We all should know by now what PG&E's promises are worth. But the still-standing utility is making new pledges aimed at quelling the anger over public safety power shutoffs (PSPS) that seriously impacted many lives and businesses last fall.

The company says that it will make efforts this year to keep the shutoffs as brief and as small in area as they can. "PG&E is upgrading its electric system to prevent wildfires and reduce the impact of future PSPS events on our customers," PG&E says in a statement. "The company's efforts this year are expected to reduce the number of customers affected by a potential PSPS event by about one-third compared to a similar weather event last year."

In order to achieve more targeted blackouts, the company has been installing 600 "sectionalizing devices," it says, that will enable it to redirect power in the event of these shutoffs and limit their impact. They've also stated a new goal of restoring power within 12 daylight hours of any wind or weather event ending.

Beginning in late September, 2019, PG&E began purposely de-energizing parts of its electrical grid for periods often spanning multiple days in order to prevent deadly wildfire disasters like the ones sparked by its equipment in both 2017 and 2018. The company went about planning and executing the shutoffs ahead of predicted wind events at the height of fire season in October and November, drawing the ire of customers and politicians who felt they were being victimized in a new way by the company, all in the name of public safety.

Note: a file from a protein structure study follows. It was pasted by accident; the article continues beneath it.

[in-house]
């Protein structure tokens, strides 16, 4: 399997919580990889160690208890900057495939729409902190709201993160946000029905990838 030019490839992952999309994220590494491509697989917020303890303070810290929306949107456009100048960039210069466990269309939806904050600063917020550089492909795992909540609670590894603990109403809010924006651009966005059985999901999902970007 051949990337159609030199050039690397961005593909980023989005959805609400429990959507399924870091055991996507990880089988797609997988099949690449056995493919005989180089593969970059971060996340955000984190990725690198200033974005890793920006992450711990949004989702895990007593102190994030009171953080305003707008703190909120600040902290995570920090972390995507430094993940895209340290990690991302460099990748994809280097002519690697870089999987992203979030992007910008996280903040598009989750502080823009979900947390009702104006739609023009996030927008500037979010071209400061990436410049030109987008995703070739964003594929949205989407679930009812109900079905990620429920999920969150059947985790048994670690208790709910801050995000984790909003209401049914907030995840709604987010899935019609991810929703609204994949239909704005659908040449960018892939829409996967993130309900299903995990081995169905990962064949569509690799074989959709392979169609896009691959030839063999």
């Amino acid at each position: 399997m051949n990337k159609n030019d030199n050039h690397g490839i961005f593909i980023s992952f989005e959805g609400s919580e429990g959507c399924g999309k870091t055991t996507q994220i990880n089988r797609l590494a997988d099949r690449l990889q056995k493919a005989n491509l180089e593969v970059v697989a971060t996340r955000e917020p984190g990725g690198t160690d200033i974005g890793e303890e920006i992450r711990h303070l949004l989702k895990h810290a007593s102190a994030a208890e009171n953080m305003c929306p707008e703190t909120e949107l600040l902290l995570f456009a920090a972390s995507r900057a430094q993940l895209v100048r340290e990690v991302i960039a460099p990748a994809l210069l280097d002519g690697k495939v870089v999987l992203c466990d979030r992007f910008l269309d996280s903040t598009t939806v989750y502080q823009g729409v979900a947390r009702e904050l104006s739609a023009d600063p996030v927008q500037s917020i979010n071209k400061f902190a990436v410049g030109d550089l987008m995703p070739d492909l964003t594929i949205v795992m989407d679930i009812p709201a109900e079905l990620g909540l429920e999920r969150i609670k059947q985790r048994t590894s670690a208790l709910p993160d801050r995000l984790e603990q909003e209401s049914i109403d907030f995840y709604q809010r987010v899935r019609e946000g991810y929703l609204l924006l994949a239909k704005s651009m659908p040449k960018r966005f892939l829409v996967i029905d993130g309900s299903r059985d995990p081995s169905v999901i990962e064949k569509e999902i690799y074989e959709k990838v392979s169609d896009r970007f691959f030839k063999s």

We still managed to have one major wildfire in the Bay Area, the Kincade Fire, that began burning in late October and might have been sparked by malfunctioning PG&E equipment that was left on despite other parts of the grid being shut off in the same vicinity of Sonoma County.

And just a few weeks after that fire began, the California Public Utility Commission decided to investigate PG&E's power shutoffs and potentially fine the company for them. Then in January, state Senator Scott Wiener introduced a bill to incentivize PG&E to make their blackouts more targeted — forcing the company to reimburse costs associated with blackouts to customers and local governments. At the time, Wiener noted that the company's fear of fire liability had created an incentive to make the blackouts as broad-based and long as possible.

In order to continue its community outreach efforts, PG&E is hosting weekly webinars for customers in specific counties or groups of counties. These occur on Wednesdays at 5:30 p.m., and the next two on June 24 and July 1 are focused on Monterey, Santa Cruz, and San Benito counties; and Humboldt, Trinity and Siskiyou counties, respectively.

To get updates on your phone about PSPS in your area, you should update your contact info on the PG&E website. The company says it will alert customers three times to shutoffs — 48 hours before, 24 hours before, and then just prior to shutting off power.

Related: PG&E Blackouts Now the Subject of Public Utility Commission Investigation

Photo: Nishanth K.